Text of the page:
At the beginning of every year a gathering takes place at the ISKCON New Govardhana Community in Australia. Devotees come from all around the world to hear thoughtful classes, dance in the blissful kirtans and honor the sumptuous feasts offered to the Supreme Lord with love and devotion. This year’s schedule ended up a lot different from previous years as unexpected flash flooding was a prominent theme.
The forecast was for rain. Understandably, the organizers might have thought, “Why should a day or two of showers cancel the whole festival? We have a covered eating area and the temple roof doesn’t leak.”
If anyone knew exactly how much rain would fall between the 4th and 5th of January, the scenario might have panned out differently. As devotees slept after a blissful day of hearing and chanting, the torrential rains poured, and poured and poured some more.
| Meteorologists claim that the rainfall was the most in several decades. The bridge that crosses the river leading onto New Govardhana was submerged more than 8 meters under water. Days later the waters receded and revealed it damaged in several places and covered with debris. No one could drive onto the farm, nor could anyone leave.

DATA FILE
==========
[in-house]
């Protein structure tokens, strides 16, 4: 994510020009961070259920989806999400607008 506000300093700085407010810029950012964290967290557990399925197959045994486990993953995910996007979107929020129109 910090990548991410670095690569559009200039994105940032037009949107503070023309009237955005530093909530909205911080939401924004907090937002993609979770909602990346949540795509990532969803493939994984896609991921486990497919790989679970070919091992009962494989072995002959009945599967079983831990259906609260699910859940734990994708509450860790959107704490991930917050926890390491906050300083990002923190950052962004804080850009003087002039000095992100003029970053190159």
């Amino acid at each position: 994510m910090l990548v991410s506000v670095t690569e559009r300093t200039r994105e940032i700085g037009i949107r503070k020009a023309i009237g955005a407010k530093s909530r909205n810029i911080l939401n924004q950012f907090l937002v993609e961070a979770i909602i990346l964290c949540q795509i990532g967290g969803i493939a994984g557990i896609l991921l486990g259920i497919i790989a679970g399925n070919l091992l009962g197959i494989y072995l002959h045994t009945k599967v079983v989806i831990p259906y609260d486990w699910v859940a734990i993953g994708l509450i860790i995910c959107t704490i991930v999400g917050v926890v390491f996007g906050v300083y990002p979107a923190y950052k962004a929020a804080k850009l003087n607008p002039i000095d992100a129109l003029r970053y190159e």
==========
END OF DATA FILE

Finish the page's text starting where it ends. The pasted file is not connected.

Local managers quickly organized work parties to salvage equipment used for catering that was submerged the night before.
When the morning program finished, the teams were joined by guests who shifted rain soaked boxes of prasadam distribution paraphernalia for hours. Janananda Goswami worked in muddy conditions alongside the devotees the entire day.
“It’s not exactly the kind of festival most of us had in mind, but somehow it still seems festive to work alongside devotees I’ve never had the pleasure to meet before. We’re still enjoying camaraderie engaged in practical service here due to the circumstances”, said local resident Ekendra Dasa.
News began to filter in that, in some places, evacuations were being mandated by the federal government and that the entire region had been declared a natural disaster area. There was fear that the rivers would resurge as tides rose and as rain continued to fall over the next several days.
Indradyumna Swami’s travelling festival crew had left the previous evening to perform to a capacity crowd in the local town of Byron Bay. When they returned that night they were unable to cross the rapids that rushed over the bridge. They ended up booking motel rooms in Murwillumbah town that night.
After days of examining the large property the damage was assessed. Many low lying fences were damaged beyond repair. Four cars were submerged in flood water up to their dashboards, rendering their engines useless. About AU$15,000 worth of catering supplies were ruined. A 4 metric tonne shipping container was lifted from its footings and floated downstream. The most unfortunate loss, however, was of two older cows who ventured from high ground into the quickly rising waters and were swept away by the strong current.